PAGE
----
I cried because I don't want my daughters to learn that kind of self-harming behavior. I cried for my younger self, for not feeling like I'd had a support system to help me get though my adolescence and early adulthood. I experienced rage and depression and twice I attempted to take my own life because I felt so alone. I also cried because I felt compassion for those teenagers, growing up without being taught to love and respect others. I felt sad that they probably go home to families who use words like that all the time. They probably thought they were being funny or cool or maybe they just didn't think at all. I felt sorry for them because I was an unhappy teenager too and I remember very clearly what that felt like. I had hated the world. I had hated my life. I know there were things I did and said when I was with my friends that hurt people I didn't even know, maybe for no other reason than I was trying to impress some kid so they wouldn't make fun of me instead. I cried because as I remembered my own adolescent behavior, I felt shame for judging these kids -- and without ever having seen them! I made assumptions about them based on what they said and where they were and I hated them for doing something that 25 years ago I was probably doing too.
So I told everyone I knew about what happened. I shared on Facebook. I texted friends. I told coworkers. I wanted to expose this dark thing to the light, to diminish its power in whatever way I could. Turns out everyone I know has a story. Most people I know are or feel marginalized in some way, and many in multiple ways. The world has become a much more tolerant place than it was even very recently but we have a lot of work to do before I am convinced that we are really there. This may have been the first time Teeny was called this awful name but it won't be the last. As her mom, I want to give her all the tools she will need to teach the haters a thing or two. But the truth is that I don't have them. I am still a crybaby. Words still really hurt.
I know she is loved. I know she is growing up in a family that embraces difference and diversity. I know she will have good days and bad days and that every day she will come home to parents and a sister who will listen and be there for her consistently and lovingly. But in the face of cruelty, we will have to trust her to find her own way. I wish I could package this up as a teachable moment, but it's too painful. Instead, it just has to suck. I hate that I look over my shoulder every time I pass the playground on our street, wondering if the teenagers hanging out by the baby swings are the ones that accosted my family.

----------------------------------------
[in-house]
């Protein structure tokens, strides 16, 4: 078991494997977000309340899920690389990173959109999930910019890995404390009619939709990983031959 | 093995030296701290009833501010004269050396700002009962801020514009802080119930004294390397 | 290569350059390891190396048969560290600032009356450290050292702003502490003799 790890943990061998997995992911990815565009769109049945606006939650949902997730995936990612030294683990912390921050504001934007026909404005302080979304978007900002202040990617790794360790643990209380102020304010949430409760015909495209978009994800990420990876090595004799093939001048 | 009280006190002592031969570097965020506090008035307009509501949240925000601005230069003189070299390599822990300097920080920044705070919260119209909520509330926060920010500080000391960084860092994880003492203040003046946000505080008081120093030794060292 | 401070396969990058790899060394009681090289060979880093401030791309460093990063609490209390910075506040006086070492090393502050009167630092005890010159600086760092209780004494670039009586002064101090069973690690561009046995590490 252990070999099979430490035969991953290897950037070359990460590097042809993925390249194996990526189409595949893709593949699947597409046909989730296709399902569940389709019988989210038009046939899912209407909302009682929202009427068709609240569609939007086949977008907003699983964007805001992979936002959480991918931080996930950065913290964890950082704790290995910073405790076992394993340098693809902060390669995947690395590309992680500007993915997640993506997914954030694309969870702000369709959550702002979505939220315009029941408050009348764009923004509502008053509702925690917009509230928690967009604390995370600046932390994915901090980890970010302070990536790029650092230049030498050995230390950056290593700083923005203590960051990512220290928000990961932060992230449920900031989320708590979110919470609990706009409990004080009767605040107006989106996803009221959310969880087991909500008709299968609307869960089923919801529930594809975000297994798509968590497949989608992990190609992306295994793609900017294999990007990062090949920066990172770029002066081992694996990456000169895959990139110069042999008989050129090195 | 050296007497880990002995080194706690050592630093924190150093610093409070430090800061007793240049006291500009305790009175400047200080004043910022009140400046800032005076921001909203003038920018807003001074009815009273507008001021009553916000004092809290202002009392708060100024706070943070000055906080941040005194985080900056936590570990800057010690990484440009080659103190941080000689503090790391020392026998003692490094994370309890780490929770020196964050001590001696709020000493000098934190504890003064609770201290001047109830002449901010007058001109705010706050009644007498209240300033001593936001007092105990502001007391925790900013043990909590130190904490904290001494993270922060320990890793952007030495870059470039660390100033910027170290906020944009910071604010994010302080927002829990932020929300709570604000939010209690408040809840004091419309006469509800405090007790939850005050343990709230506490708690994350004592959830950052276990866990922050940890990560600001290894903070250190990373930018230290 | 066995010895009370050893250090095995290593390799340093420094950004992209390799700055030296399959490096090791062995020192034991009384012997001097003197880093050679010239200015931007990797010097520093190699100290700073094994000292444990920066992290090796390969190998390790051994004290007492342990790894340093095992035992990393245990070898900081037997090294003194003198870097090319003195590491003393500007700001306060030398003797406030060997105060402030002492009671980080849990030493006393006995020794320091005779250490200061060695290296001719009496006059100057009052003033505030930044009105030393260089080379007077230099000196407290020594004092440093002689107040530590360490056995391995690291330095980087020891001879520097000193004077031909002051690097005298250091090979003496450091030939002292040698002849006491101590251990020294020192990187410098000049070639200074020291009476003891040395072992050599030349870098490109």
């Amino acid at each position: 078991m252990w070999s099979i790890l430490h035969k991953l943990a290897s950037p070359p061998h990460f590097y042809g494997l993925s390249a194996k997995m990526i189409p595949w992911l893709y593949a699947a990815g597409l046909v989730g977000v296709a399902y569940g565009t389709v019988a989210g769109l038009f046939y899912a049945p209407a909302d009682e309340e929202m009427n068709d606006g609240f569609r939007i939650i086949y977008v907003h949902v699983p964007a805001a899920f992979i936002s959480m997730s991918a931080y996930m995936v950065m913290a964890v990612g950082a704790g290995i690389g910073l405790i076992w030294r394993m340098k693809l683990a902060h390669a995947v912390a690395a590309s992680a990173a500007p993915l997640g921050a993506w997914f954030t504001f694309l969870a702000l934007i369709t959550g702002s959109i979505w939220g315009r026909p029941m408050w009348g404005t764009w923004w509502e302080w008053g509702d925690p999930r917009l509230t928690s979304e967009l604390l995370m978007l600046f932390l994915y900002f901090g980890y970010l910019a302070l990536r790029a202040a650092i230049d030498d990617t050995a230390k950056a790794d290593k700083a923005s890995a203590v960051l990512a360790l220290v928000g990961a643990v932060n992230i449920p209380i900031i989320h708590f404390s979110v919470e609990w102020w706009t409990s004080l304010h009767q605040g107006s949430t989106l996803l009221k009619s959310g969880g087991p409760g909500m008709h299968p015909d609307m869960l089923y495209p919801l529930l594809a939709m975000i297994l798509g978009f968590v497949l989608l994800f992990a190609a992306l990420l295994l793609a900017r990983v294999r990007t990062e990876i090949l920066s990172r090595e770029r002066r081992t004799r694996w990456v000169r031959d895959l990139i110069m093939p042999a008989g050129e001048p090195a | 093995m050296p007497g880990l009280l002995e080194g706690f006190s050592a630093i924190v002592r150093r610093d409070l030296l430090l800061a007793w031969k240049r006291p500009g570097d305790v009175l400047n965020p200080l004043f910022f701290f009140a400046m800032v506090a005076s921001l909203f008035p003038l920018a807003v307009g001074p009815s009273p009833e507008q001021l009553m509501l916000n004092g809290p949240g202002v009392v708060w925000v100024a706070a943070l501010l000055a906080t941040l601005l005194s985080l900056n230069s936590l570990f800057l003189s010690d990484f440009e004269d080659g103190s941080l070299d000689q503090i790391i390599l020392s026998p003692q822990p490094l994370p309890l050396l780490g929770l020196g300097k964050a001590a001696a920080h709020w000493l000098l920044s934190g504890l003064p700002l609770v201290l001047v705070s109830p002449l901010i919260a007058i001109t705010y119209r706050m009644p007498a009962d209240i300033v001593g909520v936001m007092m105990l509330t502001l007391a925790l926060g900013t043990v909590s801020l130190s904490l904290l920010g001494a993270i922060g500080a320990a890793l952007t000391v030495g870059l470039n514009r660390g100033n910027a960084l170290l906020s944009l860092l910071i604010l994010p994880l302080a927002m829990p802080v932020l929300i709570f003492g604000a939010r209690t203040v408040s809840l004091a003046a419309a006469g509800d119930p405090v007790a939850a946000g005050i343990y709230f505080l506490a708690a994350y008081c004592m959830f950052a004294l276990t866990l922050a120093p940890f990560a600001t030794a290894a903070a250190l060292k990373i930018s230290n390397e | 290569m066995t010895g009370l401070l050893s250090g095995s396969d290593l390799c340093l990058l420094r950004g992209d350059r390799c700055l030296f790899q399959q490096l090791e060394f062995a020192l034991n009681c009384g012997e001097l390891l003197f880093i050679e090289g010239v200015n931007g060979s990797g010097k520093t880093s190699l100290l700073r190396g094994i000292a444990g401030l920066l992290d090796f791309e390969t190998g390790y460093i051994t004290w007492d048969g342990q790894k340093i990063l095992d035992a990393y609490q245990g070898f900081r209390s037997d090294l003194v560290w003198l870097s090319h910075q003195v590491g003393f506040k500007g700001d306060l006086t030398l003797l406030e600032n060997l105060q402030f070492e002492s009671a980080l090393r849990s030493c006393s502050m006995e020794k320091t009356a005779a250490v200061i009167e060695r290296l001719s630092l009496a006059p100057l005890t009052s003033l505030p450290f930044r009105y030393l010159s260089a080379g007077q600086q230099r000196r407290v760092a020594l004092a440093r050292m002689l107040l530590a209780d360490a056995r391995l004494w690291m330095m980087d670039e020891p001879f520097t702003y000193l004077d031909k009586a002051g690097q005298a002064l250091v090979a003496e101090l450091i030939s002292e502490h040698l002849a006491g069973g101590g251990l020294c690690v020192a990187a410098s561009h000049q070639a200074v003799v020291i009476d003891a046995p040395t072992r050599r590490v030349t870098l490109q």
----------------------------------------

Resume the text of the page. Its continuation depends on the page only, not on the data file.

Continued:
We've had some really wonderful days since then. Teeny had and loved her first hippotherapy session. We went to the ballet at Lincoln Center and saw Cinderella. We played in the park in beautiful sunny weather. The girls got cookies and smoothies at Peacefood. We bought them new sneakers for spring and when they got haircuts they left with pink balloons. And yet it lingers. Its ugliness, pervasive. If I had a nickel for every time I heard as a kid that sticks and stones can break my bones but names will never hurt me, I'd be a millionaire. I didn't believe it then and I sure as hell don't believe it now. It's in the back of my mind. Etched onto the insides of my eyelids. I can hear the word in my ears when there is quiet. It makes me look at my daughter differently. It makes me whisper the question to myself: Well, is she?
A mom I know of a kid in Teeny's class shared a story with me. She said that she overheard a little boy on the playground ask his dad "What's wrong with that girl?" The dad said, "There's nothing wrong with her. What's wrong with you?" I loved that and it stuck with me. I know there's nothing wrong with Teeny. She's perfectly right just the way she is. What could be wrong about someone who makes me -- and so many other people -- so happy? But what's wrong with me that I'm still struggling a week after this three-second incident? What am I so afraid of? I accept her and love her and get so much out of knowing her just the way she is. Why can't I accept that other people might not? I say I don't care what other people think. So why does it hurt so much? What's wrong with me?